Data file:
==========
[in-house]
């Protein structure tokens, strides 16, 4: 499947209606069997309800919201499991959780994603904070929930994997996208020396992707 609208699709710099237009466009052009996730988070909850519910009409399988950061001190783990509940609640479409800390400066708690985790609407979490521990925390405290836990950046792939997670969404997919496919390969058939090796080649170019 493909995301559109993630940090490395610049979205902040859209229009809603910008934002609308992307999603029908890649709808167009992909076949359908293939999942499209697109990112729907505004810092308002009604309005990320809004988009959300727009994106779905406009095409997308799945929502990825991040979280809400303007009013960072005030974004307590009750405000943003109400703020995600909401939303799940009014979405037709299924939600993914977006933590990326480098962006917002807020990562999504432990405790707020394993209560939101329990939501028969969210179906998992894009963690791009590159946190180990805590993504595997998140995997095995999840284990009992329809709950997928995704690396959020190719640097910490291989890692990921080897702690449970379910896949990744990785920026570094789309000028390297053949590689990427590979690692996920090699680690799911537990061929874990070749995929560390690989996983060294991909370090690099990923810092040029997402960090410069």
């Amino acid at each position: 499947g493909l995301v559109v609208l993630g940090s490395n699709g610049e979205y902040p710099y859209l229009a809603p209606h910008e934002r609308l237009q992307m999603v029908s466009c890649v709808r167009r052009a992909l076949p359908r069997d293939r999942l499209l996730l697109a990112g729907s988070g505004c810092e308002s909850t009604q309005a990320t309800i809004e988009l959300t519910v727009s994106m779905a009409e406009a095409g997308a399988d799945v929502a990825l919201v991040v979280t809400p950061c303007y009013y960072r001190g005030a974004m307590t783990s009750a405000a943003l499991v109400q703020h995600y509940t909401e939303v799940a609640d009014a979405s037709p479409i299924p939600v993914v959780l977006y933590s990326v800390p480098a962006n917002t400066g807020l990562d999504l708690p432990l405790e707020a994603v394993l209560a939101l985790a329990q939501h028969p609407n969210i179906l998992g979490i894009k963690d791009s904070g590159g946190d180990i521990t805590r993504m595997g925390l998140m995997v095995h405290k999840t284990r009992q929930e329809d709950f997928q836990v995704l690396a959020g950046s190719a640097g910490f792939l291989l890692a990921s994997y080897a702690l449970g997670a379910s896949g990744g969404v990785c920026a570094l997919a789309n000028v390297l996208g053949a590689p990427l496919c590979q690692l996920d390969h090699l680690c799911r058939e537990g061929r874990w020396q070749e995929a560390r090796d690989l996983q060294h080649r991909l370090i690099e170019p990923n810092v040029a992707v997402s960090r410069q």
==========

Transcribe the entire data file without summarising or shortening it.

[in-house]
């Protein structure tokens, strides 16, 4: 499947209606069997309800919201499991959780994603904070929930994997996208020396992707 609208699709710099237009466009052009996730988070909850519910009409399988950061001190783990509940609640479409800390400066708690985790609407979490521990925390405290836990950046792939997670969404997919496919390969058939090796080649170019 493909995301559109993630940090490395610049979205902040859209229009809603910008934002609308992307999603029908890649709808167009992909076949359908293939999942499209697109990112729907505004810092308002009604309005990320809004988009959300727009994106779905406009095409997308799945929502990825991040979280809400303007009013960072005030974004307590009750405000943003109400703020995600909401939303799940009014979405037709299924939600993914977006933590990326480098962006917002807020990562999504432990405790707020394993209560939101329990939501028969969210179906998992894009963690791009590159946190180990805590993504595997998140995997095995999840284990009992329809709950997928995704690396959020190719640097910490291989890692990921080897702690449970379910896949990744990785920026570094789309000028390297053949590689990427590979690692996920090699680690799911537990061929874990070749995929560390690989996983060294991909370090690099990923810092040029997402960090410069």
């Amino acid at each position: 499947g493909l995301v559109v609208l993630g940090s490395n699709g610049e979205y902040p710099y859209l229009a809603p209606h910008e934002r609308l237009q992307m999603v029908s466009c890649v709808r167009r052009a992909l076949p359908r069997d293939r999942l499209l996730l697109a990112g729907s988070g505004c810092e308002s909850t009604q309005a990320t309800i809004e988009l959300t519910v727009s994106m779905a009409e406009a095409g997308a399988d799945v929502a990825l919201v991040v979280t809400p950061c303007y009013y960072r001190g005030a974004m307590t783990s009750a405000a943003l499991v109400q703020h995600y509940t909401e939303v799940a609640d009014a979405s037709p479409i299924p939600v993914v959780l977006y933590s990326v800390p480098a962006n917002t400066g807020l990562d999504l708690p432990l405790e707020a994603v394993l209560a939101l985790a329990q939501h028969p609407n969210i179906l998992g979490i894009k963690d791009s904070g590159g946190d180990i521990t805590r993504m595997g925390l998140m995997v095995h405290k999840t284990r009992q929930e329809d709950f997928q836990v995704l690396a959020g950046s190719a640097g910490f792939l291989l890692a990921s994997y080897a702690l449970g997670a379910s896949g990744g969404v990785c920026a570094l997919a789309n000028v390297l996208g053949a590689p990427l496919c590979q690692l996920d390969h090699l680690c799911r058939e537990g061929r874990w020396q070749e995929a560390r090796d690989l996983q060294h080649r991909l370090i690099e170019p990923n810092v040029a992707v997402s960090r410069q």